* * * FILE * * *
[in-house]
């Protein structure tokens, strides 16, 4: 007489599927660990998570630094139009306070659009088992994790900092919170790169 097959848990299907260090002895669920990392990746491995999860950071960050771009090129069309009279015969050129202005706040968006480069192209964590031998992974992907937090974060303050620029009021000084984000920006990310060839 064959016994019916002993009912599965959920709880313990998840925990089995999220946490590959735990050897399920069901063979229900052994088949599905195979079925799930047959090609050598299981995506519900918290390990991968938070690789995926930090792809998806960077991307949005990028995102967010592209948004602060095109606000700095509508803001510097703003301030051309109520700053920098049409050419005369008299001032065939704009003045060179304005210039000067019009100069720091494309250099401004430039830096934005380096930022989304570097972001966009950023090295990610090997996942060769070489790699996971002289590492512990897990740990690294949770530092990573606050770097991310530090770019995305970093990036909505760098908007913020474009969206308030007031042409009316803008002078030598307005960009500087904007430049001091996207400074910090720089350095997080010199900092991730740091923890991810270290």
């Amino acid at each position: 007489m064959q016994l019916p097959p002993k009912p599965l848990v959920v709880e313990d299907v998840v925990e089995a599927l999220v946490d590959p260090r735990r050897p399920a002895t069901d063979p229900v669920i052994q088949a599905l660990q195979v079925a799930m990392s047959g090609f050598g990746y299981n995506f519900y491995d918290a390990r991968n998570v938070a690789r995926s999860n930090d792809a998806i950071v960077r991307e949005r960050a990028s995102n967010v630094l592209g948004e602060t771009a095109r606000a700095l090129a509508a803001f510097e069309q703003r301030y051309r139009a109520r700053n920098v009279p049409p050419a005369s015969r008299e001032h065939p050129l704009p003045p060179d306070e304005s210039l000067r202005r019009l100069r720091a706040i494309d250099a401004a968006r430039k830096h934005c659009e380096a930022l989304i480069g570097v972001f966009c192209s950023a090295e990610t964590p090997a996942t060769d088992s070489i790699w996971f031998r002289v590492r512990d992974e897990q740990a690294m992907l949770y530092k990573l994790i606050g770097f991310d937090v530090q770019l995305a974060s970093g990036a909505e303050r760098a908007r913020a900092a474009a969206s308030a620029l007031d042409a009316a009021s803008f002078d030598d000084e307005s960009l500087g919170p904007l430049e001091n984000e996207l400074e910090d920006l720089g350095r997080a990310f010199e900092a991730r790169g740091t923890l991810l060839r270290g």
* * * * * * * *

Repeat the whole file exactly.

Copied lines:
[in-house]
């Protein structure tokens, strides 16, 4: 007489599927660990998570630094139009306070659009088992994790900092919170790169 097959848990299907260090002895669920990392990746491995999860950071960050771009090129069309009279015969050129202005706040968006480069192209964590031998992974992907937090974060303050620029009021000084984000920006990310060839 064959016994019916002993009912599965959920709880313990998840925990089995999220946490590959735990050897399920069901063979229900052994088949599905195979079925799930047959090609050598299981995506519900918290390990991968938070690789995926930090792809998806960077991307949005990028995102967010592209948004602060095109606000700095509508803001510097703003301030051309109520700053920098049409050419005369008299001032065939704009003045060179304005210039000067019009100069720091494309250099401004430039830096934005380096930022989304570097972001966009950023090295990610090997996942060769070489790699996971002289590492512990897990740990690294949770530092990573606050770097991310530090770019995305970093990036909505760098908007913020474009969206308030007031042409009316803008002078030598307005960009500087904007430049001091996207400074910090720089350095997080010199900092991730740091923890991810270290």
């Amino acid at each position: 007489m064959q016994l019916p097959p002993k009912p599965l848990v959920v709880e313990d299907v998840v925990e089995a599927l999220v946490d590959p260090r735990r050897p399920a002895t069901d063979p229900v669920i052994q088949a599905l660990q195979v079925a799930m990392s047959g090609f050598g990746y299981n995506f519900y491995d918290a390990r991968n998570v938070a690789r995926s999860n930090d792809a998806i950071v960077r991307e949005r960050a990028s995102n967010v630094l592209g948004e602060t771009a095109r606000a700095l090129a509508a803001f510097e069309q703003r301030y051309r139009a109520r700053n920098v009279p049409p050419a005369s015969r008299e001032h065939p050129l704009p003045p060179d306070e304005s210039l000067r202005r019009l100069r720091a706040i494309d250099a401004a968006r430039k830096h934005c659009e380096a930022l989304i480069g570097v972001f966009c192209s950023a090295e990610t964590p090997a996942t060769d088992s070489i790699w996971f031998r002289v590492r512990d992974e897990q740990a690294m992907l949770y530092k990573l994790i606050g770097f991310d937090v530090q770019l995305a974060s970093g990036a909505e303050r760098a908007r913020a900092a474009a969206s308030a620029l007031d042409a009316a009021s803008f002078d030598d000084e307005s960009l500087g919170p904007l430049e001091n984000e996207l400074e910090d920006l720089g350095r997080a990310f010199e900092a991730r790169g740091t923890l991810l060839r270290g």